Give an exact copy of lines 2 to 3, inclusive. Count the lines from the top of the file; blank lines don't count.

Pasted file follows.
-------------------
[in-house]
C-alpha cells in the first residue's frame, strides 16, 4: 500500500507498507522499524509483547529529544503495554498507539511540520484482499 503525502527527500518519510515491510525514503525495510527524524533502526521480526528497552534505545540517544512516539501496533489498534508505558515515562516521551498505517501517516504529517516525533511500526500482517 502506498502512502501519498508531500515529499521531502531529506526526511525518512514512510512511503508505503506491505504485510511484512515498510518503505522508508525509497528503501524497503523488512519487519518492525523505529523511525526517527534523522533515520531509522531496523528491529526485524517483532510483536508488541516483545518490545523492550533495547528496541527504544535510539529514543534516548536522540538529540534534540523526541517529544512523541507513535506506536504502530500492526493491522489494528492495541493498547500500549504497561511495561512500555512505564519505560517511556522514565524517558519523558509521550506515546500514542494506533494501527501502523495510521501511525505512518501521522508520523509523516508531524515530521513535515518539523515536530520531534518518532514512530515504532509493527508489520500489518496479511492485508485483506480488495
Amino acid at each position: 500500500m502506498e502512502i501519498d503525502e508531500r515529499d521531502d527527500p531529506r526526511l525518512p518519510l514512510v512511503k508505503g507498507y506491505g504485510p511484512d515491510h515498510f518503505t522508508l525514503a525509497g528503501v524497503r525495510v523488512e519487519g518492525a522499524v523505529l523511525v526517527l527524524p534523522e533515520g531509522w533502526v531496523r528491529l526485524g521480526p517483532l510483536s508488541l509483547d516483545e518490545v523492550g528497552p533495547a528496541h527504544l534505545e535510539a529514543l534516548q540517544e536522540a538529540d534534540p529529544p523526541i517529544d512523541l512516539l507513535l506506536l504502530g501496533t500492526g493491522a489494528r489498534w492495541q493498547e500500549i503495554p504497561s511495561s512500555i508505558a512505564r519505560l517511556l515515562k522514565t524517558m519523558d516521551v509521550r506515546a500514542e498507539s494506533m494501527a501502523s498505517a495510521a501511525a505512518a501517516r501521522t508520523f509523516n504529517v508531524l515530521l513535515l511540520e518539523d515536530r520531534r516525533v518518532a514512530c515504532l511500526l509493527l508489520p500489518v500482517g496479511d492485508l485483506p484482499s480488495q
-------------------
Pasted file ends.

C-alpha cells in the first residue's frame, strides 16, 4: 500500500507498507522499524509483547529529544503495554498507539511540520484482499 503525502527527500518519510515491510525514503525495510527524524533502526521480526528497552534505545540517544512516539501496533489498534508505558515515562516521551498505517501517516504529517516525533511500526500482517 502506498502512502501519498508531500515529499521531502531529506526526511525518512514512510512511503508505503506491505504485510511484512515498510518503505522508508525509497528503501524497503523488512519487519518492525523505529523511525526517527534523522533515520531509522531496523528491529526485524517483532510483536508488541516483545518490545523492550533495547528496541527504544535510539529514543534516548536522540538529540534534540523526541517529544512523541507513535506506536504502530500492526493491522489494528492495541493498547500500549504497561511495561512500555512505564519505560517511556522514565524517558519523558509521550506515546500514542494506533494501527501502523495510521501511525505512518501521522508520523509523516508531524515530521513535515518539523515536530520531534518518532514512530515504532509493527508489520500489518496479511492485508485483506480488495
Amino acid at each position: 500500500m502506498e502512502i501519498d503525502e508531500r515529499d521531502d527527500p531529506r526526511l525518512p518519510l514512510v512511503k508505503g507498507y506491505g504485510p511484512d515491510h515498510f518503505t522508508l525514503a525509497g528503501v524497503r525495510v523488512e519487519g518492525a522499524v523505529l523511525v526517527l527524524p534523522e533515520g531509522w533502526v531496523r528491529l526485524g521480526p517483532l510483536s508488541l509483547d516483545e518490545v523492550g528497552p533495547a528496541h527504544l534505545e535510539a529514543l534516548q540517544e536522540a538529540d534534540p529529544p523526541i517529544d512523541l512516539l507513535l506506536l504502530g501496533t500492526g493491522a489494528r489498534w492495541q493498547e500500549i503495554p504497561s511495561s512500555i508505558a512505564r519505560l517511556l515515562k522514565t524517558m519523558d516521551v509521550r506515546a500514542e498507539s494506533m494501527a501502523s498505517a495510521a501511525a505512518a501517516r501521522t508520523f509523516n504529517v508531524l515530521l513535515l511540520e518539523d515536530r520531534r516525533v518518532a514512530c515504532l511500526l509493527l508489520p500489518v500482517g496479511d492485508l485483506p484482499s480488495q